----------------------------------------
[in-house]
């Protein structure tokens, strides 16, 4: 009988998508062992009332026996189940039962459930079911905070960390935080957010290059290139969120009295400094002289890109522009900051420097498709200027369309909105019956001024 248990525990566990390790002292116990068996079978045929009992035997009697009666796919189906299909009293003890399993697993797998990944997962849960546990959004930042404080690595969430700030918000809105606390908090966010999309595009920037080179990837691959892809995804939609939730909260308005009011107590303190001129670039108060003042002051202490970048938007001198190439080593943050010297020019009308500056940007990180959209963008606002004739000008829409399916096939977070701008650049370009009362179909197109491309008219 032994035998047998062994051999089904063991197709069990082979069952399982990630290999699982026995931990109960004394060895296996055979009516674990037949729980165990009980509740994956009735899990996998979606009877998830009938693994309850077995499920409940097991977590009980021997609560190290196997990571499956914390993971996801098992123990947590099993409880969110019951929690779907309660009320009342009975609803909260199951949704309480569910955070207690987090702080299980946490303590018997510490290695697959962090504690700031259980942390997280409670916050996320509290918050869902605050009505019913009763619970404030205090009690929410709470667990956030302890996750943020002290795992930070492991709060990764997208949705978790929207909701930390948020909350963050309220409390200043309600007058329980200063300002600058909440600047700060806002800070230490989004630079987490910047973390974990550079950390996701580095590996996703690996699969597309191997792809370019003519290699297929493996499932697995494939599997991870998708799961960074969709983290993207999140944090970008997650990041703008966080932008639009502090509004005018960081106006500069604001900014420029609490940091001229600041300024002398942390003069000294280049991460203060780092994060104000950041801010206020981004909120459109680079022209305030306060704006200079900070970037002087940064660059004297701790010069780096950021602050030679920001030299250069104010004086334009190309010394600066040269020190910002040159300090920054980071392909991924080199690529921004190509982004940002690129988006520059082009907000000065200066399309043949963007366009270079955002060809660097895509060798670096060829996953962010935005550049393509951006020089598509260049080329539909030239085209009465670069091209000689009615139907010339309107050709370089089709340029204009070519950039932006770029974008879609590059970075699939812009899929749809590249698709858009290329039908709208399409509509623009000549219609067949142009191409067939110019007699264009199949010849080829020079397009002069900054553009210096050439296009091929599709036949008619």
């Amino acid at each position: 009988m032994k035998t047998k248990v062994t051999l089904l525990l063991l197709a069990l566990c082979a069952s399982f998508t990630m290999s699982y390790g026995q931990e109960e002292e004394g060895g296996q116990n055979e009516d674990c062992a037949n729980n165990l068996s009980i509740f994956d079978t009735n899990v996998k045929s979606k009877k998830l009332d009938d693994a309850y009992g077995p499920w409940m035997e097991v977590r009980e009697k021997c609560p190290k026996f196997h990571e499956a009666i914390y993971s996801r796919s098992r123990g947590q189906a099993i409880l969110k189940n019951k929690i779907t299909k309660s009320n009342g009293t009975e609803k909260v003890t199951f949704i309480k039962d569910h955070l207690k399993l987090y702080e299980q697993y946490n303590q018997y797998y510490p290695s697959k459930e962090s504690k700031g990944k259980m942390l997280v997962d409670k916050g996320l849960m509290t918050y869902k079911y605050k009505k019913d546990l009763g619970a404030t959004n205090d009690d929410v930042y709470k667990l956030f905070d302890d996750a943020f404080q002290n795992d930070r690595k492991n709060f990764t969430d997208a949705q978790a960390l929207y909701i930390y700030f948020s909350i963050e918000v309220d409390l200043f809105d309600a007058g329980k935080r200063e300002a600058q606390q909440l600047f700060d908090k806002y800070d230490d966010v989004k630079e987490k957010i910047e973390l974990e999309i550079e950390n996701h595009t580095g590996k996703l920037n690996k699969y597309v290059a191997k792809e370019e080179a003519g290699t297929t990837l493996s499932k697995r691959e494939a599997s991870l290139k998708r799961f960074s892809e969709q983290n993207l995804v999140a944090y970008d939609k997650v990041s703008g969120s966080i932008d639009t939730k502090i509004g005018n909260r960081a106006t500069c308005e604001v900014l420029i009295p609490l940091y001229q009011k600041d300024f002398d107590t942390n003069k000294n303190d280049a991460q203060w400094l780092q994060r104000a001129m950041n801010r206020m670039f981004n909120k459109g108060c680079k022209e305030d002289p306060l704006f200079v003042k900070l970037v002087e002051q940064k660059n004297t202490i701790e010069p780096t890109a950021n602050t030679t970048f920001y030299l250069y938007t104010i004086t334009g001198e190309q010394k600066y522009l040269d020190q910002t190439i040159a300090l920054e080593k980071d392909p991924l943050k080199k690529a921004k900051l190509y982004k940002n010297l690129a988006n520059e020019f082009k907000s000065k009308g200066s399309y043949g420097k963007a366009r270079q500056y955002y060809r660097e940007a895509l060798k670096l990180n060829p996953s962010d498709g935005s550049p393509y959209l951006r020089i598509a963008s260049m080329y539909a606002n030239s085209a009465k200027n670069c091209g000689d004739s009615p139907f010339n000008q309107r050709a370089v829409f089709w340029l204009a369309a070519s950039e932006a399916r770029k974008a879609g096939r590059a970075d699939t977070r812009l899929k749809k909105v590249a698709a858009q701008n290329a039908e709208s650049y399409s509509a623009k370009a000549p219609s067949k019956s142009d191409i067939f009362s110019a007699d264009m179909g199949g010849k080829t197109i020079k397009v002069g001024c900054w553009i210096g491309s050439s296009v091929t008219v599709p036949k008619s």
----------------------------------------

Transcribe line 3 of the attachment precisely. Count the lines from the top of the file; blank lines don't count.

């Amino acid at each position: 009988m032994k035998t047998k248990v062994t051999l089904l525990l063991l197709a069990l566990c082979a069952s399982f998508t990630m290999s699982y390790g026995q931990e109960e002292e004394g060895g296996q116990n055979e009516d674990c062992a037949n729980n165990l068996s009980i509740f994956d079978t009735n899990v996998k045929s979606k009877k998830l009332d009938d693994a309850y009992g077995p499920w409940m035997e097991v977590r009980e009697k021997c609560p190290k026996f196997h990571e499956a009666i914390y993971s996801r796919s098992r123990g947590q189906a099993i409880l969110k189940n019951k929690i779907t299909k309660s009320n009342g009293t009975e609803k909260v003890t199951f949704i309480k039962d569910h955070l207690k399993l987090y702080e299980q697993y946490n303590q018997y797998y510490p290695s697959k459930e962090s504690k700031g990944k259980m942390l997280v997962d409670k916050g996320l849960m509290t918050y869902k079911y605050k009505k019913d546990l009763g619970a404030t959004n205090d009690d929410v930042y709470k667990l956030f905070d302890d996750a943020f404080q002290n795992d930070r690595k492991n709060f990764t969430d997208a949705q978790a960390l929207y909701i930390y700030f948020s909350i963050e918000v309220d409390l200043f809105d309600a007058g329980k935080r200063e300002a600058q606390q909440l600047f700060d908090k806002y800070d230490d966010v989004k630079e987490k957010i910047e973390l974990e999309i550079e950390n996701h595009t580095g590996k996703l920037n690996k699969y597309v290059a191997k792809e370019e080179a003519g290699t297929t990837l493996s499932k697995r691959e494939a599997s991870l290139k998708r799961f960074s892809e969709q983290n993207l995804v999140a944090y970008d939609k997650v990041s703008g969120s966080i932008d639009t939730k502090i509004g005018n909260r960081a106006t500069c308005e604001v900014l420029i009295p609490l940091y001229q009011k600041d300024f002398d107590t942390n003069k000294n303190d280049a991460q203060w400094l780092q994060r104000a001129m950041n801010r206020m670039f981004n909120k459109g108060c680079k022209e305030d002289p306060l704006f200079v003042k900070l970037v002087e002051q940064k660059n004297t202490i701790e010069p780096t890109a950021n602050t030679t970048f920001y030299l250069y938007t104010i004086t334009g001198e190309q010394k600066y522009l040269d020190q910002t190439i040159a300090l920054e080593k980071d392909p991924l943050k080199k690529a921004k900051l190509y982004k940002n010297l690129a988006n520059e020019f082009k907000s000065k009308g200066s399309y043949g420097k963007a366009r270079q500056y955002y060809r660097e940007a895509l060798k670096l990180n060829p996953s962010d498709g935005s550049p393509y959209l951006r020089i598509a963008s260049m080329y539909a606002n030239s085209a009465k200027n670069c091209g000689d004739s009615p139907f010339n000008q309107r050709a370089v829409f089709w340029l204009a369309a070519s950039e932006a399916r770029k974008a879609g096939r590059a970075d699939t977070r812009l899929k749809k909105v590249a698709a858009q701008n290329a039908e709208s650049y399409s509509a623009k370009a000549p219609s067949k019956s142009d191409i067939f009362s110019a007699d264009m179909g199949g010849k080829t197109i020079k397009v002069g001024c900054w553009i210096g491309s050439s296009v091929t008219v599709p036949k008619s």